And, as we have seen, in any situation Amazon seems to come away as a winner. Our infrastructure spend on AWS is up 300% since the beginning of the pandemic.
Is your product roadmap different as a result of the pandemic? If yes, can you share what you're planning to do differently over the next 6-12 months?
Yes and no. We have had to put a lot more resource into scaling up the platform to be able to service the increased demand. That was always something on the roadmap, but we had to move it forward for obvious reasons.
As I mentioned before, virtual events have also made their way up the priority list. They have gone from being 10% to being potentially 50%+ of our offering, so we are reprioritising the infrastructure and project management there, making it easier to create innovative virtual events and manage them in the platform. Basically, we’re working to simplify virtual events as much as possible so they can be more of a self-service offering than a fully project managed one, which they are now. Part of this is bringing in partners which we had only previously done on a limited scale. Leighton in the UK and Pact in the Asia-Pacific region are providing us with a very efficient way to scale virtual events.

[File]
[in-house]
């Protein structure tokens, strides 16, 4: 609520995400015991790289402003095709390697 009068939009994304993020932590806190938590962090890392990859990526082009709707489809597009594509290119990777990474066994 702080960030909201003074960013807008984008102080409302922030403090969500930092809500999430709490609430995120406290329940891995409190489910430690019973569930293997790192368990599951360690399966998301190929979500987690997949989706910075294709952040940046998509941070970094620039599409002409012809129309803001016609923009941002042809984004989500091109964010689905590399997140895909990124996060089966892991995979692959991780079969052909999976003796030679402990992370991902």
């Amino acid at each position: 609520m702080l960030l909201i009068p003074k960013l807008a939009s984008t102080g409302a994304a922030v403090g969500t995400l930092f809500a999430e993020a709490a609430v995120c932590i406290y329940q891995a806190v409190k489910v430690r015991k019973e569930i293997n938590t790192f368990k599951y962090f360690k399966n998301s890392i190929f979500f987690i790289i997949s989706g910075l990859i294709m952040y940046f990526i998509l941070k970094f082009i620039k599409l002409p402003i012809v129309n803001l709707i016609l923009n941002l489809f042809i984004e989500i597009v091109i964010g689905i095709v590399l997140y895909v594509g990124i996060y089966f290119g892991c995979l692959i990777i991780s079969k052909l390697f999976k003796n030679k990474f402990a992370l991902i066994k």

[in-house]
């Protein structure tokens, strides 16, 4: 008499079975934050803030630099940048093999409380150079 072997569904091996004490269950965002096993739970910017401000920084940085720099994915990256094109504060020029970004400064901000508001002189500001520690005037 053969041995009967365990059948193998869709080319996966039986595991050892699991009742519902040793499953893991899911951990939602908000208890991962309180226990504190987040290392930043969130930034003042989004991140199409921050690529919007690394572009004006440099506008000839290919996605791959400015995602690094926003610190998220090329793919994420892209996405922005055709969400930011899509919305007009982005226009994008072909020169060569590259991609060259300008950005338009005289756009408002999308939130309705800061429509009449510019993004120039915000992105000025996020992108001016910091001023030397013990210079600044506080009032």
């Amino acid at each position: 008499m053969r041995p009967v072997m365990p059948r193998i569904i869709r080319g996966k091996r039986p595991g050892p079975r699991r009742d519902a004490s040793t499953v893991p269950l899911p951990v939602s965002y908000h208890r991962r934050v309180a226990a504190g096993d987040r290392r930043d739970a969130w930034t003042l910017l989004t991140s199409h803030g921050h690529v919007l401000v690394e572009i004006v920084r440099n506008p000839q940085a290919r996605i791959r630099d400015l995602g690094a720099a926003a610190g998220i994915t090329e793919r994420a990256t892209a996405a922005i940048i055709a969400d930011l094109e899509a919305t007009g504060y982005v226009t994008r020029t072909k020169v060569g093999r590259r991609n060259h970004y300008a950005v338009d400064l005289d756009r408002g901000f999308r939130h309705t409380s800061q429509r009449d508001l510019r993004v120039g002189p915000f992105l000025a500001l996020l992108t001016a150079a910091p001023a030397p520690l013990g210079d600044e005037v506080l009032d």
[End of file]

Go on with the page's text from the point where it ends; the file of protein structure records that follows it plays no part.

What this has really done for us though is verified that there is a unique place for our offering in the market. We are not Zoom and we don’t purport to be, but there is a place for both of our solutions. We offer a unique attendee experience that is properly scalable. That is a far different product than a two-way meeting solution and we’re heartened to see that there is a growing market for both.
Is there something different or exciting about how your customers are using WorkCast for webinars lately? Any success stories to share?
We’ve always had some very creative customers and we’re seeing that trend continue. Over the past few months, we’ve really been able to see how customers are using the functionality of multi-session virtual events.